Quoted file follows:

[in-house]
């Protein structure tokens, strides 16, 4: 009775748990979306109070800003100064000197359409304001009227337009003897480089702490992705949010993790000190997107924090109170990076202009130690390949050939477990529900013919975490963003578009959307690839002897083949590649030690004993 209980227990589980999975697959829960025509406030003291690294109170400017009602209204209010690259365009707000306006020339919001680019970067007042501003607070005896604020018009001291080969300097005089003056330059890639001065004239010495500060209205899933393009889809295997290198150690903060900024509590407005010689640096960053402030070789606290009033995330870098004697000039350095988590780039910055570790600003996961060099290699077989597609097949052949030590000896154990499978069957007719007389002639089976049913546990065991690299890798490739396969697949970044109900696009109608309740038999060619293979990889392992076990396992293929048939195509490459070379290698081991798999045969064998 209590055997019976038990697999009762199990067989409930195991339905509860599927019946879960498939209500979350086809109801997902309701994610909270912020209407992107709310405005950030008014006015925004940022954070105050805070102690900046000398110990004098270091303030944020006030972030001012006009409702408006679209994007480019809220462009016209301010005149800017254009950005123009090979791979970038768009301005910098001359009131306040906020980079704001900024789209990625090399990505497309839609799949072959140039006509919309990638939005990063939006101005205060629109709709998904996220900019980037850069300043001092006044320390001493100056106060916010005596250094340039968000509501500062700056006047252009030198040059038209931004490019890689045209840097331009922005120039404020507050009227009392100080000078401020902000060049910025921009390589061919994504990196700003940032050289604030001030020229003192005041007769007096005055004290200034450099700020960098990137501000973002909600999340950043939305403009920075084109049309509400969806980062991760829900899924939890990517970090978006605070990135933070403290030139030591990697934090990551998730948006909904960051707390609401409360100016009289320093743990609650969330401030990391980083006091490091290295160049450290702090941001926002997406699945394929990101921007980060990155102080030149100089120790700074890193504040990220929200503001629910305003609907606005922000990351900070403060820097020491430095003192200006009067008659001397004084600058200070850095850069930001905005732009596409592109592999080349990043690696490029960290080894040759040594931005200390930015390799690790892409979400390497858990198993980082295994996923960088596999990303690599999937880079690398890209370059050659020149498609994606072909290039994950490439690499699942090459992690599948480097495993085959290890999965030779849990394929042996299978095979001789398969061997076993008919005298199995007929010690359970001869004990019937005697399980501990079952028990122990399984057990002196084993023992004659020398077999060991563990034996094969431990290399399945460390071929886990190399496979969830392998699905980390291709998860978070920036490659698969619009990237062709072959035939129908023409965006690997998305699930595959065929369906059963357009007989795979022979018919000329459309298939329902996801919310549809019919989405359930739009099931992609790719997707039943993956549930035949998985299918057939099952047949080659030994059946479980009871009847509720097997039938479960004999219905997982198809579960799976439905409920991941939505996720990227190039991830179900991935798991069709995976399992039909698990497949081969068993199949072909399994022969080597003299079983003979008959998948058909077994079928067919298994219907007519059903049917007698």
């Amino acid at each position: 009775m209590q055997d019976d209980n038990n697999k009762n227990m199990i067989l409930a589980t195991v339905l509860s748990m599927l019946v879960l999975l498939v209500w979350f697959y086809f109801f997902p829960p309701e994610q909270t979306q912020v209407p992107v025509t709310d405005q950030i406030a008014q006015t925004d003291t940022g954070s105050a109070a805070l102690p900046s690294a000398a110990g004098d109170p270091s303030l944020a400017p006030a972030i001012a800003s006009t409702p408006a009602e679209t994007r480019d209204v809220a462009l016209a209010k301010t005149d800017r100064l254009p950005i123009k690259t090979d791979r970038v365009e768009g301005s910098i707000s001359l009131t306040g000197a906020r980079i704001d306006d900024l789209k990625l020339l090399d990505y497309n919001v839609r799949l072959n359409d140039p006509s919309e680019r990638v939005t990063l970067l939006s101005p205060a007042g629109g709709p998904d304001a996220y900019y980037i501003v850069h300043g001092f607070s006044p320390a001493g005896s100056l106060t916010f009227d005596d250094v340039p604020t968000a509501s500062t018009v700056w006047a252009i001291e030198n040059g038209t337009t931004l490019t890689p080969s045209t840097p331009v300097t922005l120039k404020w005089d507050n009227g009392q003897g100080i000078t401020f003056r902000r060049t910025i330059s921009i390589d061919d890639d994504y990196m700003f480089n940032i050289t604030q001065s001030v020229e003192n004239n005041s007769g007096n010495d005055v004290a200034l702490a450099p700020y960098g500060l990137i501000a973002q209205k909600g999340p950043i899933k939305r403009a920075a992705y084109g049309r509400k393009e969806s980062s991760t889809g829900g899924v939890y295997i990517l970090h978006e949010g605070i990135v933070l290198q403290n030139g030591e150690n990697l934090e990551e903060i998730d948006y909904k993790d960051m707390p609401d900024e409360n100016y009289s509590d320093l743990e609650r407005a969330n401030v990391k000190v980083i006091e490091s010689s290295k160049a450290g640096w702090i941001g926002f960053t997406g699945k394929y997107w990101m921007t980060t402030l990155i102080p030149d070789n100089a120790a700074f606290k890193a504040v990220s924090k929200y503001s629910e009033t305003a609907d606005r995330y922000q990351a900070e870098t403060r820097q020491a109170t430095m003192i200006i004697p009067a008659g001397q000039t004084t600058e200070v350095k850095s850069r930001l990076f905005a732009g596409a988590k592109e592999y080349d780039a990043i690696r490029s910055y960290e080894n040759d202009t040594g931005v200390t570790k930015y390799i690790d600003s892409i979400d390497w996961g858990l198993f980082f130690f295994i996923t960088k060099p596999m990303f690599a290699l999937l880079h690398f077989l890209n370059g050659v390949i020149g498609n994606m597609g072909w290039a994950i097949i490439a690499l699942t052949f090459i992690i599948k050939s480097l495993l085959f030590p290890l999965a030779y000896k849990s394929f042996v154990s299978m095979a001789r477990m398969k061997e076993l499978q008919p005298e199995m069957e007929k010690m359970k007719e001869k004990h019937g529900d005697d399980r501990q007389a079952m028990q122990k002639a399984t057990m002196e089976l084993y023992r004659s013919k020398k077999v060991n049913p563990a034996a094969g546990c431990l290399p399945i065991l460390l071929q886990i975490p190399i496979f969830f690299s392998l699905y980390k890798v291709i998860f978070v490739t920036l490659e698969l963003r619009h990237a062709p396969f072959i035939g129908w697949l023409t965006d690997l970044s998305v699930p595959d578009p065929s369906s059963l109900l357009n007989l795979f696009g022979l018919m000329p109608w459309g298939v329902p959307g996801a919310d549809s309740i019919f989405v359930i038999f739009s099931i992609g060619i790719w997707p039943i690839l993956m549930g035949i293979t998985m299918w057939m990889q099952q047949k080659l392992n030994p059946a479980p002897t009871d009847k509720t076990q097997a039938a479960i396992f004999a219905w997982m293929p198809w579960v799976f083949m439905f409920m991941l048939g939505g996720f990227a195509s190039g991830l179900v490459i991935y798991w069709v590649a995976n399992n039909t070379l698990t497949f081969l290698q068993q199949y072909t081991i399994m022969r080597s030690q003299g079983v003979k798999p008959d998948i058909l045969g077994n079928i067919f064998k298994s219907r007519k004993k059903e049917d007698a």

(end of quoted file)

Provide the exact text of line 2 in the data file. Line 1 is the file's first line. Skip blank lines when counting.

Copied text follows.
């Protein structure tokens, strides 16, 4: 009775748990979306109070800003100064000197359409304001009227337009003897480089702490992705949010993790000190997107924090109170990076202009130690390949050939477990529900013919975490963003578009959307690839002897083949590649030690004993 209980227990589980999975697959829960025509406030003291690294109170400017009602209204209010690259365009707000306006020339919001680019970067007042501003607070005896604020018009001291080969300097005089003056330059890639001065004239010495500060209205899933393009889809295997290198150690903060900024509590407005010689640096960053402030070789606290009033995330870098004697000039350095988590780039910055570790600003996961060099290699077989597609097949052949030590000896154990499978069957007719007389002639089976049913546990065991690299890798490739396969697949970044109900696009109608309740038999060619293979990889392992076990396992293929048939195509490459070379290698081991798999045969064998 209590055997019976038990697999009762199990067989409930195991339905509860599927019946879960498939209500979350086809109801997902309701994610909270912020209407992107709310405005950030008014006015925004940022954070105050805070102690900046000398110990004098270091303030944020006030972030001012006009409702408006679209994007480019809220462009016209301010005149800017254009950005123009090979791979970038768009301005910098001359009131306040906020980079704001900024789209990625090399990505497309839609799949072959140039006509919309990638939005990063939006101005205060629109709709998904996220900019980037850069300043001092006044320390001493100056106060916010005596250094340039968000509501500062700056006047252009030198040059038209931004490019890689045209840097331009922005120039404020507050009227009392100080000078401020902000060049910025921009390589061919994504990196700003940032050289604030001030020229003192005041007769007096005055004290200034450099700020960098990137501000973002909600999340950043939305403009920075084109049309509400969806980062991760829900899924939890990517970090978006605070990135933070403290030139030591990697934090990551998730948006909904960051707390609401409360100016009289320093743990609650969330401030990391980083006091490091290295160049450290702090941001926002997406699945394929990101921007980060990155102080030149100089120790700074890193504040990220929200503001629910305003609907606005922000990351900070403060820097020491430095003192200006009067008659001397004084600058200070850095850069930001905005732009596409592109592999080349990043690696490029960290080894040759040594931005200390930015390799690790892409979400390497858990198993980082295994996923960088596999990303690599999937880079690398890209370059050659020149498609994606072909290039994950490439690499699942090459992690599948480097495993085959290890999965030779849990394929042996299978095979001789398969061997076993008919005298199995007929010690359970001869004990019937005697399980501990079952028990122990399984057990002196084993023992004659020398077999060991563990034996094969431990290399399945460390071929886990190399496979969830392998699905980390291709998860978070920036490659698969619009990237062709072959035939129908023409965006690997998305699930595959065929369906059963357009007989795979022979018919000329459309298939329902996801919310549809019919989405359930739009099931992609790719997707039943993956549930035949998985299918057939099952047949080659030994059946479980009871009847509720097997039938479960004999219905997982198809579960799976439905409920991941939505996720990227190039991830179900991935798991069709995976399992039909698990497949081969068993199949072909399994022969080597003299079983003979008959998948058909077994079928067919298994219907007519059903049917007698």